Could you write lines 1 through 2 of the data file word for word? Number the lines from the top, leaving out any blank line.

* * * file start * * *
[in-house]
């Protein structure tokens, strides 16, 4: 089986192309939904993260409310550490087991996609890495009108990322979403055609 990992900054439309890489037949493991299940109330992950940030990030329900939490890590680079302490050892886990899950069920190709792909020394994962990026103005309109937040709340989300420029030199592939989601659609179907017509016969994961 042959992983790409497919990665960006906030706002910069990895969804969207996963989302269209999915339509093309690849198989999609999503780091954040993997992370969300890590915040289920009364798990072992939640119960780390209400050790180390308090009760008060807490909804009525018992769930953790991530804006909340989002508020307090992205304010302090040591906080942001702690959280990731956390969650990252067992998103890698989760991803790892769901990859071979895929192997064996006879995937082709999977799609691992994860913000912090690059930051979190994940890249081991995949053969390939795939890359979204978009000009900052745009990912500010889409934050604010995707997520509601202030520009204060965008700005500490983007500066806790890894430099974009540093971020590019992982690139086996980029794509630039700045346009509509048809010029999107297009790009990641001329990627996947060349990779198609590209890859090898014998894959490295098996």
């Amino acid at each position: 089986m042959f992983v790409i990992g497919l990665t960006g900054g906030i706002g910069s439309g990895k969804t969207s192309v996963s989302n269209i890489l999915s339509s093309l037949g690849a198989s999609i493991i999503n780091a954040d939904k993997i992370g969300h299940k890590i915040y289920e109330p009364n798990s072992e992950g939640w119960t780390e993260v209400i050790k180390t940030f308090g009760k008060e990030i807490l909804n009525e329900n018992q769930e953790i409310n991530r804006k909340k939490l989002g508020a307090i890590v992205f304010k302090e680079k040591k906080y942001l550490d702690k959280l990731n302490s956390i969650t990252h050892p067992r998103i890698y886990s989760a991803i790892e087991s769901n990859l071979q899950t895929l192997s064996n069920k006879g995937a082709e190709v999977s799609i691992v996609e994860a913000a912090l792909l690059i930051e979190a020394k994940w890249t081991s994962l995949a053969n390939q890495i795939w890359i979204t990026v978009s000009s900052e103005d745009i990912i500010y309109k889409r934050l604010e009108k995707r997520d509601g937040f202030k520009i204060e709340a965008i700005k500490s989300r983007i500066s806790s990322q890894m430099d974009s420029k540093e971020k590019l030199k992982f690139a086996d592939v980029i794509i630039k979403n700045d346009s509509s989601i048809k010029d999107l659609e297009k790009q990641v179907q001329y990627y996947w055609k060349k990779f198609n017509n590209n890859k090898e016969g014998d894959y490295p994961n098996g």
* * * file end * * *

[in-house]
């Protein structure tokens, strides 16, 4: 089986192309939904993260409310550490087991996609890495009108990322979403055609 990992900054439309890489037949493991299940109330992950940030990030329900939490890590680079302490050892886990899950069920190709792909020394994962990026103005309109937040709340989300420029030199592939989601659609179907017509016969994961 042959992983790409497919990665960006906030706002910069990895969804969207996963989302269209999915339509093309690849198989999609999503780091954040993997992370969300890590915040289920009364798990072992939640119960780390209400050790180390308090009760008060807490909804009525018992769930953790991530804006909340989002508020307090992205304010302090040591906080942001702690959280990731956390969650990252067992998103890698989760991803790892769901990859071979895929192997064996006879995937082709999977799609691992994860913000912090690059930051979190994940890249081991995949053969390939795939890359979204978009000009900052745009990912500010889409934050604010995707997520509601202030520009204060965008700005500490983007500066806790890894430099974009540093971020590019992982690139086996980029794509630039700045346009509509048809010029999107297009790009990641001329990627996947060349990779198609590209890859090898014998894959490295098996």